Too much of a good thing?

5

As Formula 1 roils in turmoil over control and direction of the sport, you have a mandate for Formula One Management boss, Bernie Ecclestone, and FIA president, Jean Todt, to make changes to the sport to safeguard its future. You have manufacturers like Mercedes, Ferrari and Renault who have spent millions developing a V6 turbo hybrid power unit with serious concerns that their huge investments could be scuttled due to a single regulation change.

The concerns are really centered on control of the sport with the manufacturers versus the commercial rights holder and regulatory body. A battle waged on three fronts with two of the three in cahoots. Interesting then to hear that Alfa Romeo could be a marque interested in returning to F1 and this is on the heels of rumored discussion that Force India is having with Aston Martin (which I think would be the cheapest entry to F1 in recent years) and even some still banging pots and pans about VW and its myriad luxury brand such as Porsche or Audi entering the series.

Manufacturers bring lots of resources to the sport and most are happy to see them enter but could this be stacking the deck? The fact is when F1 gets too reliant on the power of the manufacturer, it does dilute the mid-sized and small teams in their ability to score points and get a seat at the grownup’s table.

Would it be great to see Porsche, Mercedes, Aston Martin, Renault, Honda, Ferrari, Maserati and Alfa Romeo battle it out in F1? Sure it would. Would it be the best for F1? In the short term, yes but what about the prickly behavior of the teams to continually dip in and out of F1 like Dippy the Drinking Bird? When they leave, the sport feels serious stress as they leave a vacuous space where resources once existed.

Formula 1 survives such Dippy-like behavior but given the current state of things, I’m not sure how well it would do if Mercedes and Ferrari left. When BMW, Toyota and Honda all left in 2009, I recall suggesting that is was a massive blow and one that may not be tenable in the future if the series becomes too manufacturer reliant. I could be completely wrong but it does seem that F1 has its work cut out for it facing Merc and Ferrari right now. Imagine trying to make sweeping changes with 5, 6 or 7 manufacturers in the sport.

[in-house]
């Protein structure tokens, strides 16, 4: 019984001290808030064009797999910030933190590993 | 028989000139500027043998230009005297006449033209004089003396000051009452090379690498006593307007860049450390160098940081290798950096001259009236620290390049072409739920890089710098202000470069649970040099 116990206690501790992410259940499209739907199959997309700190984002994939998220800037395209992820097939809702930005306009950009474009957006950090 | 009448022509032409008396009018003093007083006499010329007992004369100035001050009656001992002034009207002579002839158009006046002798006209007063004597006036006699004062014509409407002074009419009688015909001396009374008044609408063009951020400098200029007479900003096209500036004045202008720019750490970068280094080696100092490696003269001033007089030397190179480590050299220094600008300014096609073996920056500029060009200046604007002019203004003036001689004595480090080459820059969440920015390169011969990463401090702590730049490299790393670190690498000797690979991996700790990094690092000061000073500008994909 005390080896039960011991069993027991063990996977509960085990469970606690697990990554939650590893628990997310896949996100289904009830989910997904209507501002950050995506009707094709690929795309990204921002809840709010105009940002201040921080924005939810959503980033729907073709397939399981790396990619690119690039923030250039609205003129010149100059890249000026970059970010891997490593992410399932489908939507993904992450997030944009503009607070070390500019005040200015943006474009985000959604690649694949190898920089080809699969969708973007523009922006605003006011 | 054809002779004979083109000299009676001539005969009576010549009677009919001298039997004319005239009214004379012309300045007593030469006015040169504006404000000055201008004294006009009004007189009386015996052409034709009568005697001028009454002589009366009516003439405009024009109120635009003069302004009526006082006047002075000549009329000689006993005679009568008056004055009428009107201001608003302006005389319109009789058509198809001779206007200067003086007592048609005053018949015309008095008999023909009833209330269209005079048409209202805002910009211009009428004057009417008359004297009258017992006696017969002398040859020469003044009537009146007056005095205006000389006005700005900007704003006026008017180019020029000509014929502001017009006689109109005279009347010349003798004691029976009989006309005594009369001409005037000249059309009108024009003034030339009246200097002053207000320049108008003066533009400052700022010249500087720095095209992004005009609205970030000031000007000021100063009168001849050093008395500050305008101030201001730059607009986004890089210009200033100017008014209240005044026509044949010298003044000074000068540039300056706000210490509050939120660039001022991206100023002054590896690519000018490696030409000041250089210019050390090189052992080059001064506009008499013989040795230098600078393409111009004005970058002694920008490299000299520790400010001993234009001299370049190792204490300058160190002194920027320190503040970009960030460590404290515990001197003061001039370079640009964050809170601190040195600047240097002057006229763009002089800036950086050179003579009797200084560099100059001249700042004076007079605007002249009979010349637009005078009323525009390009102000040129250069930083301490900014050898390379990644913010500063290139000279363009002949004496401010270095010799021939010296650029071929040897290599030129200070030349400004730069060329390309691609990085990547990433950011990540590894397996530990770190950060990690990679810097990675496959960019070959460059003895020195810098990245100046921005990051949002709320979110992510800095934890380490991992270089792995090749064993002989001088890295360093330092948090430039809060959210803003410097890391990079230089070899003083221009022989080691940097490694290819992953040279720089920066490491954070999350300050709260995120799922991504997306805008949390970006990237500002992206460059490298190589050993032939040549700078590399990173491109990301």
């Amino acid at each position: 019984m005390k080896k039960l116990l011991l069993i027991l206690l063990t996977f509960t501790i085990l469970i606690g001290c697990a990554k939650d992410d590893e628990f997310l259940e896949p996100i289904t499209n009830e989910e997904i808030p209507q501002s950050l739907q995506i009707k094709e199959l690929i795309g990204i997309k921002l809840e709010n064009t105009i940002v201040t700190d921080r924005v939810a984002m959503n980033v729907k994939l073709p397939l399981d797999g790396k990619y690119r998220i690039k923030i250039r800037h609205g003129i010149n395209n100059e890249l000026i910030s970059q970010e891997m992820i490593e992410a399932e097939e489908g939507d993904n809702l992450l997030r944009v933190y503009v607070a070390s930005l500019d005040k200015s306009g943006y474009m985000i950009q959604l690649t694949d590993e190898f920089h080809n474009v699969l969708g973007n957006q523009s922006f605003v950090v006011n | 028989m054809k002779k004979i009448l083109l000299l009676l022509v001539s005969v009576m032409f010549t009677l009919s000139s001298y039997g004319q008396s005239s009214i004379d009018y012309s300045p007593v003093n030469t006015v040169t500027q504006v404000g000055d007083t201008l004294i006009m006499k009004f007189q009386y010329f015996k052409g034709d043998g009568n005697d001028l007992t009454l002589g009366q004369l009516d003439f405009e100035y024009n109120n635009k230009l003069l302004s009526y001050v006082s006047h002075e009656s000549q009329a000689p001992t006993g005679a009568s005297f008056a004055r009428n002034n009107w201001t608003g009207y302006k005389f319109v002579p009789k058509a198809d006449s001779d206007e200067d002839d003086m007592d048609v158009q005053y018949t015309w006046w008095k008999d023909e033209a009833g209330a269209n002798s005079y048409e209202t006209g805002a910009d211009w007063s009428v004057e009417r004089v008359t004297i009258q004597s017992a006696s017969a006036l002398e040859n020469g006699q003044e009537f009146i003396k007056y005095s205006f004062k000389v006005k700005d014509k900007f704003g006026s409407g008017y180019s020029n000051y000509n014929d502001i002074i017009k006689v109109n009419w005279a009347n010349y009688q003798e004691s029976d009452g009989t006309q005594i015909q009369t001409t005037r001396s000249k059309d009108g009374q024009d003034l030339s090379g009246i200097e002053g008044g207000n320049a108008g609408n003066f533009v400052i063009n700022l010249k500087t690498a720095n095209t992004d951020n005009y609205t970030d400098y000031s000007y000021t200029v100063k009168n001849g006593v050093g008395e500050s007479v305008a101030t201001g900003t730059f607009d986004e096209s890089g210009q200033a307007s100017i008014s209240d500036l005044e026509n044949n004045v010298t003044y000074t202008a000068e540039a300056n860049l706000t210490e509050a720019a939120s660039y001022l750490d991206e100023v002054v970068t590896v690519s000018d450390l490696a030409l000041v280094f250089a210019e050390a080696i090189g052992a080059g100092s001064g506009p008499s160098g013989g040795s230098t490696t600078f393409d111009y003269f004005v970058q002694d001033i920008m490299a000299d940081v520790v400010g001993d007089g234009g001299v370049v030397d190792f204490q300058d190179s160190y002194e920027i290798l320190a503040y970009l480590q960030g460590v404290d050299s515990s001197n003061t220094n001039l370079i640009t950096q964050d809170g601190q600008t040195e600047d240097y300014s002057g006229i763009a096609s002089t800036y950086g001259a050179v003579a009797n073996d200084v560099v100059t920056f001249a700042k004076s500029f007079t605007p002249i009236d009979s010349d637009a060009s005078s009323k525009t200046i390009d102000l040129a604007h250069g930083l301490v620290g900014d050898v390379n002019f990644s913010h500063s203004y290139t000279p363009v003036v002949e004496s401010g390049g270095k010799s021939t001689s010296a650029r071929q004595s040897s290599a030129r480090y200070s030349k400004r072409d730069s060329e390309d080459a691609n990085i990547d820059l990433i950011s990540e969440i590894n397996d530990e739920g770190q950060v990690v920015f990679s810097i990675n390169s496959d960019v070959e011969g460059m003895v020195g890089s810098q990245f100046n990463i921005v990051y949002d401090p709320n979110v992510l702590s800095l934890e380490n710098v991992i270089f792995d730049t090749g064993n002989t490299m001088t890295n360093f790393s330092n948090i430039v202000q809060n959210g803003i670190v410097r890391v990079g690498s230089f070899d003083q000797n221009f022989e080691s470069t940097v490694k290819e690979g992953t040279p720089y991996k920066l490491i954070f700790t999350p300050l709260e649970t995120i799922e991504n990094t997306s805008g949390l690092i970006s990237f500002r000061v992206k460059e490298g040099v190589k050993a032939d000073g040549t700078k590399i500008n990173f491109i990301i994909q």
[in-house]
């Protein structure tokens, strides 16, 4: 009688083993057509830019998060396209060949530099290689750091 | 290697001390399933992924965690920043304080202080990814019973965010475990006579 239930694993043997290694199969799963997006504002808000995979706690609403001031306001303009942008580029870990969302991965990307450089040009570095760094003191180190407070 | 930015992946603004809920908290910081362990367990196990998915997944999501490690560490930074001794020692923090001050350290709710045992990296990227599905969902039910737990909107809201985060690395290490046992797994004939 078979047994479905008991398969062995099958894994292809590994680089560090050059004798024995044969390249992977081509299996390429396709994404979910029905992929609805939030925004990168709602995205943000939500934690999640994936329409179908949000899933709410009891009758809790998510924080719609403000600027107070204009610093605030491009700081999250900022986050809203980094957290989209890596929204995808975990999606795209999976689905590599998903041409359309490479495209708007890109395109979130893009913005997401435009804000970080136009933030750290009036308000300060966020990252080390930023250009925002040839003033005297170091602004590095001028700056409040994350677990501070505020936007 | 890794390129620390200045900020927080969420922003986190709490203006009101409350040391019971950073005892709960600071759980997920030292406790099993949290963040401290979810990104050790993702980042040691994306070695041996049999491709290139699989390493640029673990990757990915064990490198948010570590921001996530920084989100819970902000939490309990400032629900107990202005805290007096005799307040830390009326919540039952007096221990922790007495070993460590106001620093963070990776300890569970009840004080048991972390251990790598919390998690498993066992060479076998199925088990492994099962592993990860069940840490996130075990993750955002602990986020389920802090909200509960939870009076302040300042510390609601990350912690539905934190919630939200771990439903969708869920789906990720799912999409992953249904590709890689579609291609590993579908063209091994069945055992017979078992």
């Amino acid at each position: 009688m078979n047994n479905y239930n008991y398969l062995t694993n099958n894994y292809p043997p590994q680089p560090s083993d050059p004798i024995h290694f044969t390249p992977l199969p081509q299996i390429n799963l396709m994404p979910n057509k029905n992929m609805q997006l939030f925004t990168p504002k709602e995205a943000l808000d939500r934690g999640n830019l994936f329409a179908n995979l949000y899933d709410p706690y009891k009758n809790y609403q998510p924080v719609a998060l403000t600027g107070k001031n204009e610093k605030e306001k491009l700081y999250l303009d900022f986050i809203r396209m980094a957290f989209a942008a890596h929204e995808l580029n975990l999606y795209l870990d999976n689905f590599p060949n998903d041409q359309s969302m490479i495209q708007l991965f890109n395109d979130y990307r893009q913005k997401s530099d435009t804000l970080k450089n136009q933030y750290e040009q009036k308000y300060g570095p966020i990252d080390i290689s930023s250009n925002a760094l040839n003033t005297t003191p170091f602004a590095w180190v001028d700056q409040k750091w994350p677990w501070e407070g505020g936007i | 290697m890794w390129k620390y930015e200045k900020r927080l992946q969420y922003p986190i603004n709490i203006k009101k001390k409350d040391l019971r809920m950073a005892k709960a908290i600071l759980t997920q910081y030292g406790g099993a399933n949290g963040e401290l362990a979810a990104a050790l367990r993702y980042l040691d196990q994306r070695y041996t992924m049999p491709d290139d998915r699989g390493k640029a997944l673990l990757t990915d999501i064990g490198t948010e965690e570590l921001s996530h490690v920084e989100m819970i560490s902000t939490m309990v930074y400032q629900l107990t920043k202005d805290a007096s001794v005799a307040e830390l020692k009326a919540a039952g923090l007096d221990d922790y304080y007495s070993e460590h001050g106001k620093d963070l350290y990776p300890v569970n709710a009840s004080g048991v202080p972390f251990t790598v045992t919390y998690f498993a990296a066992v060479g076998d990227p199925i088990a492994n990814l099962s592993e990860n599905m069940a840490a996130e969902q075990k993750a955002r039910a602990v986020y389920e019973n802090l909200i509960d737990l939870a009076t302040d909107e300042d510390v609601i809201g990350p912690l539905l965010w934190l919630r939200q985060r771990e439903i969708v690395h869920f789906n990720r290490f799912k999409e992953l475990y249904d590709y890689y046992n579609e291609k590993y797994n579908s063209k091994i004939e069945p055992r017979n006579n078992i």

I doubt F1 will see that level of participation but Ferrari’s Sergio Marchionne says he’s been lobbying VW and American car companies to jump in, the water’s fine.

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Tom Firth

Yeah, if you look at history, in motorsport and you look at the eras that most inspired and built the most following, not just in F1 but in the wider Sport, and the vast majority of them, that period would be when a number of manufacturers are directly competing, and then you look at the flipside and take a look at the moments those series looked like where flatlining, and is often the immediate years after a mass manufacturer pullout. I don’t think it’s such a need to not try and attract manufacturers because it’s always positive in many areas… Read more »

Tom Firth

Is no greater example of when a mass manufacturer pullout nearly destroys a series than BTCC and the collapse of supertouring.

the Late Idi Armin

Bernard manages the balance pretty well but will be interesting to see what happens well the old ticker stops

the Late Idi Armin
João Jorge

Major difference this time as, with Alfa Romeu (Ferrrari/Fiat) and Aston Martin (Mercedes), it seems the strategy is in using the same technological and logistical base and do some sort of “franchising”. I like it, and would enjoy having a Renault and Nissan teams; Audi/VW and Seat/Skoda teams in some sort of Senior/junior team with independent teams and chassis. Brands add to the general publics awareness due to stronger marketing by the Manufacturers. Problem is that what happens when you don’t win (and that will happen to most teams)? If teams are prepared for that scenario and adjust their budgets… Read more »